I had created some special tiles so the projection could walk and I could count its movements. By looking at them I started to think in another kind of puzzle: the panels puzzle. It consists of a series of panels gathered togheter on the floor. They have two distinct colors and each color has its properties. Let's call the first color Green and the second color Red. By stepping into a Green panel, the adjacent panels in its vertical would also become green. As for the Red ones, by stepping onto one of them the adjacent panels in its horizontal would become red. With this simple system I can create very basic puzzles and very complex ones. I defined the win condition of each puzzle to be a defined disposition of Green and Red Panels.
For Example, to solve this level you need to make the green panels resemble a H.
Yet, the cool thing about it was that I could use elements of the original idea and mix it with the puzzles (alternate solutions, collectibles, environment elements, etc). The feedback on this puzzle was much better than the previous ones. This locked room setting helped a lot to keep the player focused. One of the great flaws of the Levers Puzzle was that there were many elements on the screen and because of that the player could feel confuse about what to do next. In this one, the panels are the highlight and quick look in the scenario is enough to tell players what they need to know.
I'm confident enough to say that this puzzle contains all four steps mentioned by Ashen Einhorn.
1) The player knows they have to open the exit. (Player undestands objective)
2) They check the exit and see that it's not working. They see a cable linking the exit to a terminal, and this terminal contains a certain disposition of colored panels displayed on the screen. The player knows that there are several colored panels on the floor. (The Player discovers the puzzle)
3) By stepping into the panels, the player can change them and make they look exactly like it's being displayed on the terminal. However, every color has an effect, so they need to think in order to color them right. (The player works out a solution in their head)
4) After thinking about the solution, the only thing left is apply it! (the player implements the solution and solves the puzzle)

Development process: what went right
One of the things I'm most proud of is that once I decided to make this game, I set a few elements that were a must and I managed to put every single one of them in the game. Even though I discarded all the first puzzles (that had some relation to these elements) they still fit with the new puzzles. They were connected to the essence of the idea. If I couldn't implement them, then choosing that cover art would be in vain.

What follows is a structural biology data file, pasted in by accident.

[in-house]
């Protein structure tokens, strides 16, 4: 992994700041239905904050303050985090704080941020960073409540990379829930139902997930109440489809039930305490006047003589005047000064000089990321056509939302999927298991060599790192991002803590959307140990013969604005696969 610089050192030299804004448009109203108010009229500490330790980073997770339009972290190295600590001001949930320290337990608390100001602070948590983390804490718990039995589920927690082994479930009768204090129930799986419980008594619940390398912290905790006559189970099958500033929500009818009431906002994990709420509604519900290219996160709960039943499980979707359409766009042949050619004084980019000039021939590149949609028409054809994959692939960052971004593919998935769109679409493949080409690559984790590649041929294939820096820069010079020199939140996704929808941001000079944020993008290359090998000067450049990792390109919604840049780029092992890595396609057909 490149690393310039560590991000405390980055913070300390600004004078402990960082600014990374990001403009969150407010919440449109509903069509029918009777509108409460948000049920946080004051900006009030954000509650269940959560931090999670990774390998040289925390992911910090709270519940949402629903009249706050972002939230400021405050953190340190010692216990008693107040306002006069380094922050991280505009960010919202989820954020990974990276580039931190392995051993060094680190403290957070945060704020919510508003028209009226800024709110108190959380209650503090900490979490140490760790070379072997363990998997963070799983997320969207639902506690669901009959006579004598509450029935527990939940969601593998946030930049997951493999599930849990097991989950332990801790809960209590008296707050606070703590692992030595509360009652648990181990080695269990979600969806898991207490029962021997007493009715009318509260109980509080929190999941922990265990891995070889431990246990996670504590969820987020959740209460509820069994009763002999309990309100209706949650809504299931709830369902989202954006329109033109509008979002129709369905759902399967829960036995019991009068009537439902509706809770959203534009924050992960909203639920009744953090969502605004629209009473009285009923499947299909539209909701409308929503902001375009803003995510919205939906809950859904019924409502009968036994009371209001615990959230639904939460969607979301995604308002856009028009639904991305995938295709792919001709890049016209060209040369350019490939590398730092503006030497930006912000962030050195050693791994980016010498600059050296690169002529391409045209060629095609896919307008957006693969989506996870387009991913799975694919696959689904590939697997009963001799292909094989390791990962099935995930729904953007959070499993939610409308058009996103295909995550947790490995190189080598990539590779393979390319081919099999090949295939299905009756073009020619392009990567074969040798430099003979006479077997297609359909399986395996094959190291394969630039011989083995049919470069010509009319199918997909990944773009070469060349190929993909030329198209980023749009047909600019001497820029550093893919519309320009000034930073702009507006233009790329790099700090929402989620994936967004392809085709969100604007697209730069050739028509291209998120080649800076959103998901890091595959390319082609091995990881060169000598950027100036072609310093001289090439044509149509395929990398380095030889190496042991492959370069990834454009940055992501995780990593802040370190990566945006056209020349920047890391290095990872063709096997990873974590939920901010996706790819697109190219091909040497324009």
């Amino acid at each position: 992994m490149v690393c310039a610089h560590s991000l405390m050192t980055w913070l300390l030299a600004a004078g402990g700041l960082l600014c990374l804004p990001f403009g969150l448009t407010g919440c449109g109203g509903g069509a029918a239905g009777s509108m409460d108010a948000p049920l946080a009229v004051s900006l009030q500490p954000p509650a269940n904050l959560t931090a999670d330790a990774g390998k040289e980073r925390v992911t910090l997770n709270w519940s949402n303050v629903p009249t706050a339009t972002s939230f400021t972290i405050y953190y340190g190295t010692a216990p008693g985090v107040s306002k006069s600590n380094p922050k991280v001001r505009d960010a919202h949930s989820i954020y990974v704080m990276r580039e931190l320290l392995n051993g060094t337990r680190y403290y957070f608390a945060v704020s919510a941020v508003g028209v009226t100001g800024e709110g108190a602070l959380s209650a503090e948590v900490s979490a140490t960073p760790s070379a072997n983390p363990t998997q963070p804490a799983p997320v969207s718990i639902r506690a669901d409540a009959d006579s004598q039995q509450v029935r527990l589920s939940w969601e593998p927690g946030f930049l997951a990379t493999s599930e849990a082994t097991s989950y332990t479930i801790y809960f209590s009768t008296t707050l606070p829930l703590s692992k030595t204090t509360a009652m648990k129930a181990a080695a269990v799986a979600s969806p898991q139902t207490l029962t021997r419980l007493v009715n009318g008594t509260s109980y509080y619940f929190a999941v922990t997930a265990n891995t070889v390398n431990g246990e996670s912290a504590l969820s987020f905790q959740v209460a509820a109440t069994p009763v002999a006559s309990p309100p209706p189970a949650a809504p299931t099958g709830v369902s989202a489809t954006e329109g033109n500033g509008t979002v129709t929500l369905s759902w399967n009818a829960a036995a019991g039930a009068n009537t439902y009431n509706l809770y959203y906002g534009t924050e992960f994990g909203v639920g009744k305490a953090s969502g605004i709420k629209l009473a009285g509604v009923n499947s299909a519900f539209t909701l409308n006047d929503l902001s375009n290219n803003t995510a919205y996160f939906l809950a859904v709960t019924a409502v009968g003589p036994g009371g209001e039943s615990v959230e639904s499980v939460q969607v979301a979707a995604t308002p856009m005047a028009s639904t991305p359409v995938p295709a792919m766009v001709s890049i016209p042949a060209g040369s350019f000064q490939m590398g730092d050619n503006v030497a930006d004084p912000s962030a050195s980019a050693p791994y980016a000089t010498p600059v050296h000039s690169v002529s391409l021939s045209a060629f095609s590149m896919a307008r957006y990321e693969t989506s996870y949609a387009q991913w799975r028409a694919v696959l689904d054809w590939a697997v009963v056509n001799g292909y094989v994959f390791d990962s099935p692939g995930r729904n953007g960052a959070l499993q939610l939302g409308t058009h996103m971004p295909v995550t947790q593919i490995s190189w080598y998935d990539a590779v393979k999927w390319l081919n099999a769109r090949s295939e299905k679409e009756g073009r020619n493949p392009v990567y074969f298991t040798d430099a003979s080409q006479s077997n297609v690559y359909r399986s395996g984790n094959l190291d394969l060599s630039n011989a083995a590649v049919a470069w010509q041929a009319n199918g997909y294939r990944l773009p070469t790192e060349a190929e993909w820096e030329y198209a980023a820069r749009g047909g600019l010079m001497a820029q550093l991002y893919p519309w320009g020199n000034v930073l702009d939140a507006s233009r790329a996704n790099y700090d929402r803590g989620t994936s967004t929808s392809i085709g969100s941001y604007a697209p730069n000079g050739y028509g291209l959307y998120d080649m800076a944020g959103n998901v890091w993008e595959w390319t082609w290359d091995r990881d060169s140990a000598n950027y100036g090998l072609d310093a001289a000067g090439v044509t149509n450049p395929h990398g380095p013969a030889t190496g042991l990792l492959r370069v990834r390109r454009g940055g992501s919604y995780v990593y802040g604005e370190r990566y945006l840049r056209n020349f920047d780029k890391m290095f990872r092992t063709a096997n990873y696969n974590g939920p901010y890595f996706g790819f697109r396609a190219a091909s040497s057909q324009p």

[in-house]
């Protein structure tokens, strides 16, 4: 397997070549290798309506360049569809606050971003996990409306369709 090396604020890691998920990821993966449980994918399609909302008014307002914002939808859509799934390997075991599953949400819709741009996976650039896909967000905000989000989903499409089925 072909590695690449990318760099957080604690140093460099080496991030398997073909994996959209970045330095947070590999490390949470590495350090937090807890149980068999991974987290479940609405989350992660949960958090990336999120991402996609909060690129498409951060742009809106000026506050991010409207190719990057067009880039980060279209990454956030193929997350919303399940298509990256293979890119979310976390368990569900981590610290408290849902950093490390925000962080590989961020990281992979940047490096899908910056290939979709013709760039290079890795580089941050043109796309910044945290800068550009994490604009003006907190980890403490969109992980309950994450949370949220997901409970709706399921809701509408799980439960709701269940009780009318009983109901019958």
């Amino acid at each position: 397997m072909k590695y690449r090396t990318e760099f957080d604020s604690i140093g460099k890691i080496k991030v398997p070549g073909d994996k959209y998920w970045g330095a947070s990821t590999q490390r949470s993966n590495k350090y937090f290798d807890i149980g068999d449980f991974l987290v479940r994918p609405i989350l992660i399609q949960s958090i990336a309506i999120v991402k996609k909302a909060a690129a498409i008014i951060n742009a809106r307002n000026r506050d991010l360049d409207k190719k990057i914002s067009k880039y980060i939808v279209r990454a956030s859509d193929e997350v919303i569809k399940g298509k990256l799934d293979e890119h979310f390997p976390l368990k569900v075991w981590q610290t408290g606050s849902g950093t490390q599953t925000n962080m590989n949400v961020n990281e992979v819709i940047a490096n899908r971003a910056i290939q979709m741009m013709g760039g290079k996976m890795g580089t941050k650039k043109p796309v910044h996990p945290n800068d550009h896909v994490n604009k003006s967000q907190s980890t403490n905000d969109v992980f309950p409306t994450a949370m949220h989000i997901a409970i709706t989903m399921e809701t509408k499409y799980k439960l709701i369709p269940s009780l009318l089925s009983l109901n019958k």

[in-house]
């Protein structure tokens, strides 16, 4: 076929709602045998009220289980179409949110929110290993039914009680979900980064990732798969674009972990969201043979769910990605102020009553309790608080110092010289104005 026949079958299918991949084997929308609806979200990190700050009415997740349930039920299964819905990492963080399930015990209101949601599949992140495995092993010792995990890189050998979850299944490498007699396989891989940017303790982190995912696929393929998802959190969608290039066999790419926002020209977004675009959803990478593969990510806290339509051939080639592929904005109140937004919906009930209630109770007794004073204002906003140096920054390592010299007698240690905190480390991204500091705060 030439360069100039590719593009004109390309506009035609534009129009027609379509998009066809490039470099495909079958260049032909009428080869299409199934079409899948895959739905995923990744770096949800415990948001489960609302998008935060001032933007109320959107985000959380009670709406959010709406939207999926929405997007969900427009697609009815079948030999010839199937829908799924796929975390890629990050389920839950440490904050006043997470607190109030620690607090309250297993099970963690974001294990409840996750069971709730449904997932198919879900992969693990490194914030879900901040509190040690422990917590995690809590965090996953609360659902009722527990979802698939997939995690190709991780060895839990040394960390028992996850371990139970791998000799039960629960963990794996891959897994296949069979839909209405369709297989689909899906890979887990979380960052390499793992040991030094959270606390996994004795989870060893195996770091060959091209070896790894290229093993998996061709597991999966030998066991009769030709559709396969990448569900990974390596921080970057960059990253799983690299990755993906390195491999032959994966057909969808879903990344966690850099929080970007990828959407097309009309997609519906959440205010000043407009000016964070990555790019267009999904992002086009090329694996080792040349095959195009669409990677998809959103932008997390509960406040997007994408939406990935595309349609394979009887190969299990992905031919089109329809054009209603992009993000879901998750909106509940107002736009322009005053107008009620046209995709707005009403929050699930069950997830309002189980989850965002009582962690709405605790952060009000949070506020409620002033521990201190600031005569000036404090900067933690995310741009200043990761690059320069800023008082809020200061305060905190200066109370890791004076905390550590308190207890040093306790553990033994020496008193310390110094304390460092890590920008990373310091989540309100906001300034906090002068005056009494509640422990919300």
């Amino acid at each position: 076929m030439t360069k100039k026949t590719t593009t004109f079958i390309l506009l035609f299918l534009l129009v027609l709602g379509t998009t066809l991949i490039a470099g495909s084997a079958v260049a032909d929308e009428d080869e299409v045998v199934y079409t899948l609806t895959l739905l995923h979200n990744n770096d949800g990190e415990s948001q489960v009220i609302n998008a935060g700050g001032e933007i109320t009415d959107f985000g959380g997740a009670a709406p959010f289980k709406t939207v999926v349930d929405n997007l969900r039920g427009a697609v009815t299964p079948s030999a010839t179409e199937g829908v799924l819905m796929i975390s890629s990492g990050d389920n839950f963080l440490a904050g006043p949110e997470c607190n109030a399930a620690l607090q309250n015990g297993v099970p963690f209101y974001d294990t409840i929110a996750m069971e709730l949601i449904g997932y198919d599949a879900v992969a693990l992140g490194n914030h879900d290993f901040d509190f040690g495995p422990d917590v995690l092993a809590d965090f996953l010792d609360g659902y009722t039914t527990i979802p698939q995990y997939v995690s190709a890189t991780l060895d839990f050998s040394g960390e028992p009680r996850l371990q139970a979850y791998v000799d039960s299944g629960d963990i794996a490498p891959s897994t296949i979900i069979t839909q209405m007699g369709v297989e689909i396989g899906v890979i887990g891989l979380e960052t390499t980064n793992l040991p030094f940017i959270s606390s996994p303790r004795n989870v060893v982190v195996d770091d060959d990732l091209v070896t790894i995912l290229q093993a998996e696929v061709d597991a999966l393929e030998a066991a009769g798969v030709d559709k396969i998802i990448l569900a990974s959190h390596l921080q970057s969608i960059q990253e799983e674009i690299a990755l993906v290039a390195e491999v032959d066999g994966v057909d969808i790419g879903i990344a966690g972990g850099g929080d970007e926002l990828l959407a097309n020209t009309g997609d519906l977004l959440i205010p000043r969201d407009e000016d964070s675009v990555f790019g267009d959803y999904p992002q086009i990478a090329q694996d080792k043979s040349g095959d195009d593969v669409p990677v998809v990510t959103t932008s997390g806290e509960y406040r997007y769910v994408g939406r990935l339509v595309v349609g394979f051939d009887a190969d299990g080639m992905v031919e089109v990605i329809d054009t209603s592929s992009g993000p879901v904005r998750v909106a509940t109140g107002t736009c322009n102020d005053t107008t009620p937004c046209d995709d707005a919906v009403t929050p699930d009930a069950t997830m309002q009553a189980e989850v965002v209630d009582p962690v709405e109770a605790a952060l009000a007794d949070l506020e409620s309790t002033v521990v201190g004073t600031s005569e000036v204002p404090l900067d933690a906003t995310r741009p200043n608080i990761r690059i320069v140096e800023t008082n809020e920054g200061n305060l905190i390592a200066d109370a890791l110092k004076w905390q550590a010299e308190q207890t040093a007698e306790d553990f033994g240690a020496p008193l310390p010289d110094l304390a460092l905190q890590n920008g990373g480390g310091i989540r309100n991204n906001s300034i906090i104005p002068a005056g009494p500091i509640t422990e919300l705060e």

After designing the panels puzzle and deciding that would be the puzzle for the game, I had a few problems with its mechanic and the players movimentation. I was using and 8-direction movimentation and that were giving the player way too many freedom. That way using the panels was extremely painful, because your movements needed to be very precise, otherwise you would make a mess. I quickly though about implementing a grid-based movement and surprinsingly I could make it work really quick, solving all the movimentation issues.

Development process: what went wrong
Once again I decided to create a game using Construct 2. I love this engine, it's very simple and you can obtain results very fast. However, I'm owner of a free version... so I'm limited to 100 events only. I first designed this game to have 20 levels, 5 secret levels and 2 endings. When I finished the first 5 levels, I already had reached the 100 events. Most of them were taken by the base mechanics of the game, elements towards the puzzle, etc. I then started to delete all my groups within the software (created purely for organization) which created a chaos in my code. Facing this I had to make the game with only 8 levels. But as I said earlier, since I could place all the elements I wanted in the game, I'm cool with that.

Credits and Special Thanks
Lucas Izumi (Game and Level Design)
Mariane Saito (Concept Art)

A few months ago, my friend Lucas Folle composed a song to a game we never finished. Since the song fit in this game, he let me use it (it's te main menu song).
I found two great tracks in the website which I used in the True Ending cutscene and Game Credits. They are credited to the awesome guys below:
Iwan 'qubodup' Gabovitch (
sepal (
Speedenza (

And I would like to thank Willy Oliveira and Matheus Ferraz for being ferocious testers of this game. Matheus has been testing every game I create since the first one and he is very good at ALL of them! It's funny that, in this case, I just sent a link to the game's page to him and said "Check this game out, I'm still polishing it but everything necessary is apparently working" and half an hour later he sent me a message: "I just finished it. It has 3 endings, right? Also there's a bug when I do X, and another when I do Y". This guy is amazing. (There's actually 2 endings, the supposed third one is just the game over screen)

I also would like to thank Mariane for joining me in this Jam. In addition to her amazing art she was also very supportive and helped me a lot in making this game better.
For last, thanks in advance to everyone who plays and who'll play SHE! I hope you all enjoy it, and if you do, please spread the word!


  1. I have just completed two endings of this game, and found it extremely enjoyable on a number of levels. Figuring out how to get the alternate solutions was a very satisfying "Aha" moment only triggered by the way your glitch mechanic carried over through level resets, and the overall structure of the puzzles- Never easy enough to stumble across the answer, but never so difficult that I didn't see what I'd done wrong when I ran out of colors in a column or row- was engaging, challenging, and overall quite fun. And I'm glad that She got out in the second ending; the narrative grabbed me, for some reason I don't fully understand. Reminds me of the design choices that went into Portal's companion cube. I loved this and will be recommending it to people as what good game design looks like, especially with this document attached.

    1. It makes me very happy to see "SHE" delivering this kind of feeling. It was a challenge to design this game and your feedback makes me glad that I was able to achieve some of the results I wanted. Thank you for playing and for the recommendation!